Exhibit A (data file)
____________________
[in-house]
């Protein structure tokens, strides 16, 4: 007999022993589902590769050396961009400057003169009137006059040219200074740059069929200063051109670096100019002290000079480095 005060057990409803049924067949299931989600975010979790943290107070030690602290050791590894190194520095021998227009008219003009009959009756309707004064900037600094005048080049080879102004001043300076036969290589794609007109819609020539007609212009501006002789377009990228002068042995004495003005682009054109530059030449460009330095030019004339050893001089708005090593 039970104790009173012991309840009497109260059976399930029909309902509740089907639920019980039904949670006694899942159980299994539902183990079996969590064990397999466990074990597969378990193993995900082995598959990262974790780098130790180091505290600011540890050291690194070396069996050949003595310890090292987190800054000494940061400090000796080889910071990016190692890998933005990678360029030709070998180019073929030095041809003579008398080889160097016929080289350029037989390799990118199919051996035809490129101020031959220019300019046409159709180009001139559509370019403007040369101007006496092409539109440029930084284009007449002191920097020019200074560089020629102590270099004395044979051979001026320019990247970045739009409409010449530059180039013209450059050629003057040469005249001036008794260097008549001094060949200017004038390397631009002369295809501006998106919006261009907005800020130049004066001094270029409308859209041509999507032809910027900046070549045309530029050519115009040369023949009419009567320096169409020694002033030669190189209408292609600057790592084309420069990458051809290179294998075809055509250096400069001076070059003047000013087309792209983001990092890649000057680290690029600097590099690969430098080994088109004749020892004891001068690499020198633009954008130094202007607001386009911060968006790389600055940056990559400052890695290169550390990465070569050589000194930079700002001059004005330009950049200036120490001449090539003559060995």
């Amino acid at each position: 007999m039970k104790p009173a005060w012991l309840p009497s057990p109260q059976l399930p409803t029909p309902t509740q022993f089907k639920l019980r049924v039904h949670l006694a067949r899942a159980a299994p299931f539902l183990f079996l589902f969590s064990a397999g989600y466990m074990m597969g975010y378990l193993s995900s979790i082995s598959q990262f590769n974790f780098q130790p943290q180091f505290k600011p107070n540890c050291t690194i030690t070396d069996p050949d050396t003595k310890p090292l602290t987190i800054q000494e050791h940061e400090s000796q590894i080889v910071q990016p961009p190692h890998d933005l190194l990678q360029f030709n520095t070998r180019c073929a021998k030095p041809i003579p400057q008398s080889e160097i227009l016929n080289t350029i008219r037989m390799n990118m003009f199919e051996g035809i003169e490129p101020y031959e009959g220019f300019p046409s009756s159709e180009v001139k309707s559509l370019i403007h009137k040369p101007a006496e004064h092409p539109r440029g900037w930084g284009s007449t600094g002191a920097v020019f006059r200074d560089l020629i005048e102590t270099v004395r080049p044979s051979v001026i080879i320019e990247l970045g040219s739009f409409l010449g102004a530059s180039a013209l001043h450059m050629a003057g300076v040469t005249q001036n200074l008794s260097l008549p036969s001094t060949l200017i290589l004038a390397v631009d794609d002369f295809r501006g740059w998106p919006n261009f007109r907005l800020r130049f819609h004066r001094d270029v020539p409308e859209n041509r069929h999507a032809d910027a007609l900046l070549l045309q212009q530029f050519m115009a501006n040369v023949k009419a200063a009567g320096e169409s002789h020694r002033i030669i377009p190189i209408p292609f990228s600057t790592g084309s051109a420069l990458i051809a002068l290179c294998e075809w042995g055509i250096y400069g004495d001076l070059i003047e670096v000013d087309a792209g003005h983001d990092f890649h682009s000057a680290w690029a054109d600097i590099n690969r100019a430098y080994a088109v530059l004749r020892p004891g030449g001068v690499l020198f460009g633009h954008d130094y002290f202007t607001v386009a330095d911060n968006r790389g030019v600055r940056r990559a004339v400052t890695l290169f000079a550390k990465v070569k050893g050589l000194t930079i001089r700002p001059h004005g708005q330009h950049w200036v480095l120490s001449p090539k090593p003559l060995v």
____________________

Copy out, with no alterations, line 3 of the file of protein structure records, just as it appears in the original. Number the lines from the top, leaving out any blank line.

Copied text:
């Amino acid at each position: 007999m039970k104790p009173a005060w012991l309840p009497s057990p109260q059976l399930p409803t029909p309902t509740q022993f089907k639920l019980r049924v039904h949670l006694a067949r899942a159980a299994p299931f539902l183990f079996l589902f969590s064990a397999g989600y466990m074990m597969g975010y378990l193993s995900s979790i082995s598959q990262f590769n974790f780098q130790p943290q180091f505290k600011p107070n540890c050291t690194i030690t070396d069996p050949d050396t003595k310890p090292l602290t987190i800054q000494e050791h940061e400090s000796q590894i080889v910071q990016p961009p190692h890998d933005l190194l990678q360029f030709n520095t070998r180019c073929a021998k030095p041809i003579p400057q008398s080889e160097i227009l016929n080289t350029i008219r037989m390799n990118m003009f199919e051996g035809i003169e490129p101020y031959e009959g220019f300019p046409s009756s159709e180009v001139k309707s559509l370019i403007h009137k040369p101007a006496e004064h092409p539109r440029g900037w930084g284009s007449t600094g002191a920097v020019f006059r200074d560089l020629i005048e102590t270099v004395r080049p044979s051979v001026i080879i320019e990247l970045g040219s739009f409409l010449g102004a530059s180039a013209l001043h450059m050629a003057g300076v040469t005249q001036n200074l008794s260097l008549p036969s001094t060949l200017i290589l004038a390397v631009d794609d002369f295809r501006g740059w998106p919006n261009f007109r907005l800020r130049f819609h004066r001094d270029v020539p409308e859209n041509r069929h999507a032809d910027a007609l900046l070549l045309q212009q530029f050519m115009a501006n040369v023949k009419a200063a009567g320096e169409s002789h020694r002033i030669i377009p190189i209408p292609f990228s600057t790592g084309s051109a420069l990458i051809a002068l290179c294998e075809w042995g055509i250096y400069g004495d001076l070059i003047e670096v000013d087309a792209g003005h983001d990092f890649h682009s000057a680290w690029a054109d600097i590099n690969r100019a430098y080994a088109v530059l004749r020892p004891g030449g001068v690499l020198f460009g633009h954008d130094y002290f202007t607001v386009a330095d911060n968006r790389g030019v600055r940056r990559a004339v400052t890695l290169f000079a550390k990465v070569k050893g050589l000194t930079i001089r700002p001059h004005g708005q330009h950049w200036v480095l120490s001449p090539k090593p003559l060995v």